Saturday, June 30, 2007

Summertime and the living is easy

Although I enjoy every season, I may love summer more than all the other seasons combined. Summer, surpassed only by Christmas Eve, is a time of infinite possibilities and endless imagination. And, of course, summer is much longer than one night. There’s nothing like a hot, languid day to take me back to childhood, when my mother would push me out the door every morning and I wouldn’t be expected back home until she hollered, many hours later, “Suuuuuuuusaaaaann! Suppeeeerrrrrrrr!” There would be echoes of the same up and down the block as kids went scrambling home.

Having a small child around really brings it all back to me. On Solstice, Sally discovered fireflies. She’s also learning about ants, backyard kiddie pools and ice pops-most of which winds up dripping down her chest until she looks like she’s covered in tribal paint, a la Lord of the Flies. One day, before it was really hot, we went to the beach. She would have run right into the ocean until she realized that those things, called waves, make you wet. After that she was content to chase after seagulls. Summer fun is great, also, because there’s so much to do that doesn’t require much money. Have a picnic in the park, blow bubbles, watch some fireworks. Call me a Benny*, but nothing says “summer” to me like The Shore. Yes, I know it can be expensive, especially if you’re going to a Benny Heaven, like Seaside or Point Pleasant. Do you have any idea how much those boardwalk games cost nowadays? Even skeeball, which I thought would be a dime forever, is now 25 cents.

However, national and state seashores, like Sandy Hook and Island Beach, are only $10 a carload. When I was growing up, an outing to the beach was akin to King Darius and is household moving to the Summer Palace. We’d pack up the station wagon (of course it was a station wagon) with any and all things we might possibly need for two adults and several children. Enormous thermos full of iced tea, beach blanket, beach umbrellas, beach chairs, cooler full of fruit, snacks and sandwiches-emphasis on the sand, and an endless supply of toys and diversions. So grab a cooler and some friends and go. The same can be said for parks. NJ is home to several National Parks, Sites and Recreation Areas and home to dozens of State Parks. Four National Historic Trails run through the state, including the Appalachian Trail. For info, go to or .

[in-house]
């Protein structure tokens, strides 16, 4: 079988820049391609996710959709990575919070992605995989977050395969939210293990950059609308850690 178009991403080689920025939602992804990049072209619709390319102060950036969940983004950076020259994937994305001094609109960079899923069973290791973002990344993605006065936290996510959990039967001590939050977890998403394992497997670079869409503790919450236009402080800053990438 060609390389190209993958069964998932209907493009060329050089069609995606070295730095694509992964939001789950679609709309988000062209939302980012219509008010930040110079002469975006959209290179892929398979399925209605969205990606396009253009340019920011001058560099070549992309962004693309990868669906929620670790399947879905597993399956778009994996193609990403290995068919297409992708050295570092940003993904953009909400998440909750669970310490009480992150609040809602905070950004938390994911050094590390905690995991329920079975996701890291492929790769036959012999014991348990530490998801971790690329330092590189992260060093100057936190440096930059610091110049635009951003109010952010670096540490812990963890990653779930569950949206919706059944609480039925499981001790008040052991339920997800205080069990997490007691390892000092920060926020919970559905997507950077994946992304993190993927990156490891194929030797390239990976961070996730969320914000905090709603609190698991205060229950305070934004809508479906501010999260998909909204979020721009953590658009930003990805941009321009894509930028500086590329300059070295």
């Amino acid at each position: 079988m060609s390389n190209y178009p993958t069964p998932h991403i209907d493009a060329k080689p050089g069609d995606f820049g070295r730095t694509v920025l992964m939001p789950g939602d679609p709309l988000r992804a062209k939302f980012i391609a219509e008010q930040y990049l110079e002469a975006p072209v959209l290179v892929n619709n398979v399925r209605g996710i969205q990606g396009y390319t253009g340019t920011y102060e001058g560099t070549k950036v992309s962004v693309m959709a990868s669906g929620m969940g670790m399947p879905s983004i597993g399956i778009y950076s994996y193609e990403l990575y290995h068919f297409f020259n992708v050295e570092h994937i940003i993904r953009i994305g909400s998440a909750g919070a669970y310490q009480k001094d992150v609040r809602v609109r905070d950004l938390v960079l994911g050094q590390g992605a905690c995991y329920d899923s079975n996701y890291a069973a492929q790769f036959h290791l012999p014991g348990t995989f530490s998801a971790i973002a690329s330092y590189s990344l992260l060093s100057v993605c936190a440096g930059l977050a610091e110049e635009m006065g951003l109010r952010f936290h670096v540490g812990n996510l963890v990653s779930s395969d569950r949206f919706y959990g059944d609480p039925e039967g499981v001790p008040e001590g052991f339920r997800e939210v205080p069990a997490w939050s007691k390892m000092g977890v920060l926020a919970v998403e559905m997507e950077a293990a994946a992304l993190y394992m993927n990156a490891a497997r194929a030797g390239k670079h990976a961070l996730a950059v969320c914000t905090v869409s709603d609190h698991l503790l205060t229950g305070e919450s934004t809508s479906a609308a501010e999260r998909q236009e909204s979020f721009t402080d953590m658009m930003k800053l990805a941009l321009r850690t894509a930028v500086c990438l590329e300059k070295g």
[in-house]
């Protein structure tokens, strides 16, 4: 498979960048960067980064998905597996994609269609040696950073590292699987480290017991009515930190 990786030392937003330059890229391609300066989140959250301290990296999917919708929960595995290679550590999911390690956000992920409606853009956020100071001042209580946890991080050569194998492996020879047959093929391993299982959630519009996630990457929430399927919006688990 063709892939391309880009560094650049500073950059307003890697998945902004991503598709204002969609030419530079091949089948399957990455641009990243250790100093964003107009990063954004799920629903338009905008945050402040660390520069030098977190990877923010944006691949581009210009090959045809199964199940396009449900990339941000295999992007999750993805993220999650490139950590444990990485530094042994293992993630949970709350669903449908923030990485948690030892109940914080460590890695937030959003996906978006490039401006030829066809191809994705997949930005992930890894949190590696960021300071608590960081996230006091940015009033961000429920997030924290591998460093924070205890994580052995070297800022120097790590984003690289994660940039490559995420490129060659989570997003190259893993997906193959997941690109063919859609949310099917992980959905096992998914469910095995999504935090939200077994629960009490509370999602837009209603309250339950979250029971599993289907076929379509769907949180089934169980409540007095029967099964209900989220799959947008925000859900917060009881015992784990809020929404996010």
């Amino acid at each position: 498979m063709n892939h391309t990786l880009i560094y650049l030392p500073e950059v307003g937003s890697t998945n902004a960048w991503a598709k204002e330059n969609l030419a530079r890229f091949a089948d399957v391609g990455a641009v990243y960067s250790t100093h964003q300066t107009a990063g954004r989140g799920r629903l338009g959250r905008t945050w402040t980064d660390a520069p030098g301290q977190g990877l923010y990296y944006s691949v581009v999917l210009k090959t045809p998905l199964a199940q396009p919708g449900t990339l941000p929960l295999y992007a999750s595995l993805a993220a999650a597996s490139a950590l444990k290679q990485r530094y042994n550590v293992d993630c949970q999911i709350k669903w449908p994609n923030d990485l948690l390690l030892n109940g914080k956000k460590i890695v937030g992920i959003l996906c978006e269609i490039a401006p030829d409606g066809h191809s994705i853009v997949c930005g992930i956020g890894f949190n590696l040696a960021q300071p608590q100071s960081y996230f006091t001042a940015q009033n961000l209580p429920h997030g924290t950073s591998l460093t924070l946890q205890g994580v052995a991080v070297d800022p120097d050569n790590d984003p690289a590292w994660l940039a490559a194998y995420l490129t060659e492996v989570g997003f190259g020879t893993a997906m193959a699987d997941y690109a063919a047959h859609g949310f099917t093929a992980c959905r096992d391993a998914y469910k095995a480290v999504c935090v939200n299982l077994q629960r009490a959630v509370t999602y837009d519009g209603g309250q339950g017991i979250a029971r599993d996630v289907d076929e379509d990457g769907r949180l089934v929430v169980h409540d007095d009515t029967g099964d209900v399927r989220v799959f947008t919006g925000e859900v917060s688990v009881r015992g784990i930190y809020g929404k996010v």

Want to stay local AND beat the heat-try your local library. Most offer a variety of summer programs. The New Brunswick Public Library is right across from the Co-op, so stop in after shopping and see what they’ve got going on. New Brunswick has lots to do in the summer, including the NJ International Film Festival now through July 19th . Across the river, Highland Park will be hosting Random Acts of Fun on July 5, 19 and August 2, a block party on Raritan Avenue with activities for kids, music and a chance to win prizes. I will caution you, if you use a search engine to find activities in Highland Park, make sure you type in NJ. More than once I’ve been reading a web page for a while before I realized I was reading about Highland Park, Illinois or Highland Park, Nova Scotia.

Don’t want to leave home? Then head to the nearest Rite Aid, or whatever you have close by, get the cheapest kiddie pool you can find and cool yourself while reading a good book and sipping something frosty. Get a sprinkler for the kids and join them in running through it. Don’t have kids? Borrow some or just pretend some are stopping by later. Buy a watermelon and have a spitting contest. Sit on your porch and enjoy a thunderstorm. Whatever you do, get out of climate control once in a while and enjoy the most valuable lesson summer has to offer: a chance to slow down and relax.

*Benny stands for Bergen, Essex, Newark and New York and refers to those who visit the shore for the summer but don’t live there. In some parts of the world they’re called Shoobies, ‘cause they don’t go barefoot.